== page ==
Back in 1998, Robert Jordan was asked to contribute a short (ish) story set in his Wheel of Time world to Robert Silverberg's Legends anthology, along with a number of other authors such as Stephen King, Terry Pratchett, Ursula K. LeGuin, George RR Martin, Raymond E. Feist and Tad Williams. Jordan decided to write the story of the first meeting of two of his pivotal characters, Moiraine Damodred and Lan Mandragoran, and their first steps on the road that would eventually lead them twenty years later to the Two Rivers and the discovery of the Dragon Reborn.
This was a big test for Jordan, whose narrative skills run (obviously) to massive novels packed with detail. Jordan himself acknowledged it was a challenge, but surprisingly it was one he rose to. In less than 100 pages, New Spring introduced some new characters, featured a major new city we hadn't seen before in the main series (Chachin, the capital of Kandor) and featured some fairly important plot twists that set up events later in the series. It was an economy of storytelling that I suspect most people thought Jordan was incapable of.
However, in 2003 Jordan announced he was taking a break from writing the main Wheel of Time sequence to expand New Spring into a novel, adding several tens of thousands of words of new material. Fan reaction was somewhat bemused, but given the negative reaction to Crossroads of Twilight Jordan taking some time off from the series to refresh his creative batteries seemed like a good idea, and the next main novel, Knife of Dreams was a vast improvement. In the meantime, New Spring: A Novel was released in early 2004 and was greeted with indifference. Its sales were not stellar (it's by far the most common Wheel of Time book to run across in remaindered stores), and the critical reaction was generally muted.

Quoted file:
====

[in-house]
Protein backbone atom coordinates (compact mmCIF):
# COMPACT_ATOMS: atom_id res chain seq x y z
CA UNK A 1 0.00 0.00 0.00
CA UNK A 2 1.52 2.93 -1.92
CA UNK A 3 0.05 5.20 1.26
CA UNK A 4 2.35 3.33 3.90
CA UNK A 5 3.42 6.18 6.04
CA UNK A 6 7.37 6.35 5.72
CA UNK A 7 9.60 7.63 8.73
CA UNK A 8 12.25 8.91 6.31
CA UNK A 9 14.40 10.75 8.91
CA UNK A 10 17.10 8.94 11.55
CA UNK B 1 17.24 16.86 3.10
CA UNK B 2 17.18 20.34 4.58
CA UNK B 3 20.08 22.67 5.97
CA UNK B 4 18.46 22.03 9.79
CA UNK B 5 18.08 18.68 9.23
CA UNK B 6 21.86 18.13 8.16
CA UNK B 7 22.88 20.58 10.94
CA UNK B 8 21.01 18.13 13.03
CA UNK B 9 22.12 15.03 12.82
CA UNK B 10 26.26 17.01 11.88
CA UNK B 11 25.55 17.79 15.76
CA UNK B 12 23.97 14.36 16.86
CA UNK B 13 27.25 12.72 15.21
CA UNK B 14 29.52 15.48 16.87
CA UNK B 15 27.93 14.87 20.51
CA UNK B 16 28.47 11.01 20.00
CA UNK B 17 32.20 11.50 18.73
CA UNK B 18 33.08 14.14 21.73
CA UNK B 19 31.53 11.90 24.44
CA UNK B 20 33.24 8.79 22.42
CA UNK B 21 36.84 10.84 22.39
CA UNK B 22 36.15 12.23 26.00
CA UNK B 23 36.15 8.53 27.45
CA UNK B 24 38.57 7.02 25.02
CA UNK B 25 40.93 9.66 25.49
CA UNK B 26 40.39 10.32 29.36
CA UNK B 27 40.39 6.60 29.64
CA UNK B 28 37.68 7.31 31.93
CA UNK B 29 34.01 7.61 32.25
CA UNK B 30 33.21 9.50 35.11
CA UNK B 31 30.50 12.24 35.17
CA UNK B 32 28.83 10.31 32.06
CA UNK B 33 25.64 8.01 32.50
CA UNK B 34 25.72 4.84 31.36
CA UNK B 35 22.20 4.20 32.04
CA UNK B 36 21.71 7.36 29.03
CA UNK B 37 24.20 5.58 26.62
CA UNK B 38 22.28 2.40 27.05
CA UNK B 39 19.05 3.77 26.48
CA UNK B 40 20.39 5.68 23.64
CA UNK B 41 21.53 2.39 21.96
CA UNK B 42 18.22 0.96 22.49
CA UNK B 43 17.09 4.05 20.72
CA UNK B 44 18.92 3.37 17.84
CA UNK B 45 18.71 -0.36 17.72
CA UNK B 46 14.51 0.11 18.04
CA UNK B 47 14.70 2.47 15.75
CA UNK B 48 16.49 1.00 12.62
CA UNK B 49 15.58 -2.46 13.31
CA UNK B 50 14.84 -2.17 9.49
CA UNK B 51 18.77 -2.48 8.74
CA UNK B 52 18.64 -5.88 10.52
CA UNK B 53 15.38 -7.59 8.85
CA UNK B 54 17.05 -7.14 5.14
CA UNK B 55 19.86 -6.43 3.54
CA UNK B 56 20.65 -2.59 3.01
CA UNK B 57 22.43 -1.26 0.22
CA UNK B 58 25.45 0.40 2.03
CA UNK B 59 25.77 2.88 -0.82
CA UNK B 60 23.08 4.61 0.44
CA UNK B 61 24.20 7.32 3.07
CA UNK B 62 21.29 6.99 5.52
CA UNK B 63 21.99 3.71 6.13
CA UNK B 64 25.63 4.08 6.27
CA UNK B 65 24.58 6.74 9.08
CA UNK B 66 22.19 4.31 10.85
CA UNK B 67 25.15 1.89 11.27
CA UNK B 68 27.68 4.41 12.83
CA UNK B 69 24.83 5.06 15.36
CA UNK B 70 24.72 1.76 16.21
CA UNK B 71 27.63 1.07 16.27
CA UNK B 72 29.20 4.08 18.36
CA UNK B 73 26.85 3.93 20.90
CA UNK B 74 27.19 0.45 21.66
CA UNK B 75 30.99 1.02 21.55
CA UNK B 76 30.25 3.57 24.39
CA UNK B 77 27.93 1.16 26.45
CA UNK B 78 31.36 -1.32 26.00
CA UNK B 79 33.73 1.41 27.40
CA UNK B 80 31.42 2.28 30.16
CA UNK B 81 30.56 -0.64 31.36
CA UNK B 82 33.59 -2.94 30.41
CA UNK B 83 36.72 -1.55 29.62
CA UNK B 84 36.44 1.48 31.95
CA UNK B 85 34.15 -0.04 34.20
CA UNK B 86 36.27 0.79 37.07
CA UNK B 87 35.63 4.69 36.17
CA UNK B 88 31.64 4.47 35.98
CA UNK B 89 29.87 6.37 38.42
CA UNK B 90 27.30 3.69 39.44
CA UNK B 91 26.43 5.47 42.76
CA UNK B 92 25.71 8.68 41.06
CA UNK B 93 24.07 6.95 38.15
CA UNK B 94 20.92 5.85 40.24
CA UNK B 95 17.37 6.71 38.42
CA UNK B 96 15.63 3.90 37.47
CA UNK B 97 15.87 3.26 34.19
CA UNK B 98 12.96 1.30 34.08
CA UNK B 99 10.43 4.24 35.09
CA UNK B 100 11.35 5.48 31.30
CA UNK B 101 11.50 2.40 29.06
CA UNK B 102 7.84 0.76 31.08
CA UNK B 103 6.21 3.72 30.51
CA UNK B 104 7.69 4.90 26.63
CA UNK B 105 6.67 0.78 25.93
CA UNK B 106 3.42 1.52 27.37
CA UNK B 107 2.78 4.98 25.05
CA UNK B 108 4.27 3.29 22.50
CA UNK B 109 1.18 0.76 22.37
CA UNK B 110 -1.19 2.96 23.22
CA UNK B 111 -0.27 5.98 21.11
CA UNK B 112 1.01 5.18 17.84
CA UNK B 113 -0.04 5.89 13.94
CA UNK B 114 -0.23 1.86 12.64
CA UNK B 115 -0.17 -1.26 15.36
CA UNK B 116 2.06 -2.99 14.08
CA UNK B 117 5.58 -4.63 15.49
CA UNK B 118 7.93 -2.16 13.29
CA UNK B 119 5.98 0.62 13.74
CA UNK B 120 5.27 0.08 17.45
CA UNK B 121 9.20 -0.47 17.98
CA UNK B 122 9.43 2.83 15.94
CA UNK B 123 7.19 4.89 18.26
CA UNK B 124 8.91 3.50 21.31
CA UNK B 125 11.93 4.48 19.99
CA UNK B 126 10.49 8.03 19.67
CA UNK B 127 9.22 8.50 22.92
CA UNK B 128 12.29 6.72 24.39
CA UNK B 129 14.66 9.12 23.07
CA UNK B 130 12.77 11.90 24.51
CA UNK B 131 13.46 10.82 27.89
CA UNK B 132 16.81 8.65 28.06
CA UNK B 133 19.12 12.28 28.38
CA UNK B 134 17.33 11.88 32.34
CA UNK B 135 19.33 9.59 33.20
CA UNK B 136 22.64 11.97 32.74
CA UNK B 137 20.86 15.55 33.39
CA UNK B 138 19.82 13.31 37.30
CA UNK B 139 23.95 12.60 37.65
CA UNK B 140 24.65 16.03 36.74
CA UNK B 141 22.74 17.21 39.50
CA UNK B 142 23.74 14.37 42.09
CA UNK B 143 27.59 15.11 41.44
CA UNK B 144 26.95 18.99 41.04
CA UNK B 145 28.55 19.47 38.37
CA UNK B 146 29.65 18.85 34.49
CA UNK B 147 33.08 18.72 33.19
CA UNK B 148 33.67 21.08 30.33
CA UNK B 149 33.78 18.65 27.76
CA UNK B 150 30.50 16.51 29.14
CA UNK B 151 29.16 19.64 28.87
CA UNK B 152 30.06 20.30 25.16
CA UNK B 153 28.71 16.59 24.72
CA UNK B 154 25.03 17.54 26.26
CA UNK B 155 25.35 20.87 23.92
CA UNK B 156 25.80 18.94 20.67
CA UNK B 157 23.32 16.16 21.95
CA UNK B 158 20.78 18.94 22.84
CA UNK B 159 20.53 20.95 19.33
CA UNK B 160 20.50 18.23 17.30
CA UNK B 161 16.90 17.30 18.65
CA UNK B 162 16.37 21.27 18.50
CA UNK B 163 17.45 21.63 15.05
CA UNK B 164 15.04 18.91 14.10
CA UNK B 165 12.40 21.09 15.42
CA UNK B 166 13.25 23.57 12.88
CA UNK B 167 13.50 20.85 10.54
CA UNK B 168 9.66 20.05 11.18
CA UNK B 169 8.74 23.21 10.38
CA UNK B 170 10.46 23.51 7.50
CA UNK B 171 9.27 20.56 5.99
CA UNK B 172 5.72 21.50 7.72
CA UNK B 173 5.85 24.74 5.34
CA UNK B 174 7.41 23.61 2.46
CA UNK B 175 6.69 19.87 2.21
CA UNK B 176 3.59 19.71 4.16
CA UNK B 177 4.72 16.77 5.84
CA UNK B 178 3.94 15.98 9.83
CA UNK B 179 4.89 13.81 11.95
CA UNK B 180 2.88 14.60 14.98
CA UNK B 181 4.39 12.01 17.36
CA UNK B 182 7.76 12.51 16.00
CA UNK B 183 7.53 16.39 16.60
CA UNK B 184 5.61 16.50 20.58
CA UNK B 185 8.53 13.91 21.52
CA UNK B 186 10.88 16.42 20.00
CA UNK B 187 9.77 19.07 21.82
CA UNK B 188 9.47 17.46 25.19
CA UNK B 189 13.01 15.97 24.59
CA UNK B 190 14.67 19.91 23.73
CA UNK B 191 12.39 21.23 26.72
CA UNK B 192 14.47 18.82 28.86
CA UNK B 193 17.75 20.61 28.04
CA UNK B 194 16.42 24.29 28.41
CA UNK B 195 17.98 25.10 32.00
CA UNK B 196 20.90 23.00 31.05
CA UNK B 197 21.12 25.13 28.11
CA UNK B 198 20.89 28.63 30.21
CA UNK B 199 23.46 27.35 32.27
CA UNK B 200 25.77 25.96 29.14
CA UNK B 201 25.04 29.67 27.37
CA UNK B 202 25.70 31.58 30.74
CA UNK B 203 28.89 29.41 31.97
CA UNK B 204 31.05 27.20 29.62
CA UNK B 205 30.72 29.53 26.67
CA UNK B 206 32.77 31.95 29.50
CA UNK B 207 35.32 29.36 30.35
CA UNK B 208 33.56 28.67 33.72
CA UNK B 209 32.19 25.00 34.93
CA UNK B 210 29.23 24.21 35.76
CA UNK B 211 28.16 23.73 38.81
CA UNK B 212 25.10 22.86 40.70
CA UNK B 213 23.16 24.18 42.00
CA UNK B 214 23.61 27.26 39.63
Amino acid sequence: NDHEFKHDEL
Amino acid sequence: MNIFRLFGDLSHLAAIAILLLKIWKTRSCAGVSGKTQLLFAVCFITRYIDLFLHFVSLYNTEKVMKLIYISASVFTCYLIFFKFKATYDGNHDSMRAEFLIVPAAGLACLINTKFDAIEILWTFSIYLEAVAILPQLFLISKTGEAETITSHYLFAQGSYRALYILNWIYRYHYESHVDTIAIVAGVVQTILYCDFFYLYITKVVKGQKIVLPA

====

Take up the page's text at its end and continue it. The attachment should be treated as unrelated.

The novel version of the book is three times the length of the short story. The opening sequence is set during the Battle of the Shining Walls and we see what Lan was up to during the battle. We also get to see the much-reported moment when Moiraine and Siuan learn that the Dragon has returned, and then the political machinations in the Tower that follow the battle and Moiraine and Siuan's raising to the rank of full Aes Sedai. The original version of New Spring, expanded with some extra material, makes up the latter third of the novel and remains a rattling good read.
Unfortunately, the new material at the start of the book is almost totally superfluous to requirements. Yes, it's amusing to see how the White Tower initiates handle the almost overnight transition from callow Accepted to wise Aes Sedai, and the test for the shawl is vaguely interesting. Trivia-minded fans may also enjoy spotting all the references to other Aes Sedai from the later books and what they are up to at this point in time. The big problem is that the revelation of the Dragon's Rebirth, as reported in The Great Hunt, was ominous and powerful. Here Moiraine and Siuan's reaction is extremely muted, to say the least, and there is no real tension in their storyline as a result (not helped by the traditional prequel problem of the readers knowing who is going to survive the story). It's not until we reach the novella version of the story that any sense of momentum and tension kicks in.
New Spring (***) is readable enough and has some points of interest for major Wheel of Time fans, but it is also packed with unnecessary padding. Nevertheless, the original novella remains readable and compelling, and despite its short length still raises the overall quality of this book. The book is available from Orbit in the UK and Tor in the USA. However, if you are in the UK you may be able to find copies of the book readily available at a much cheaper price from your local branch of The Works.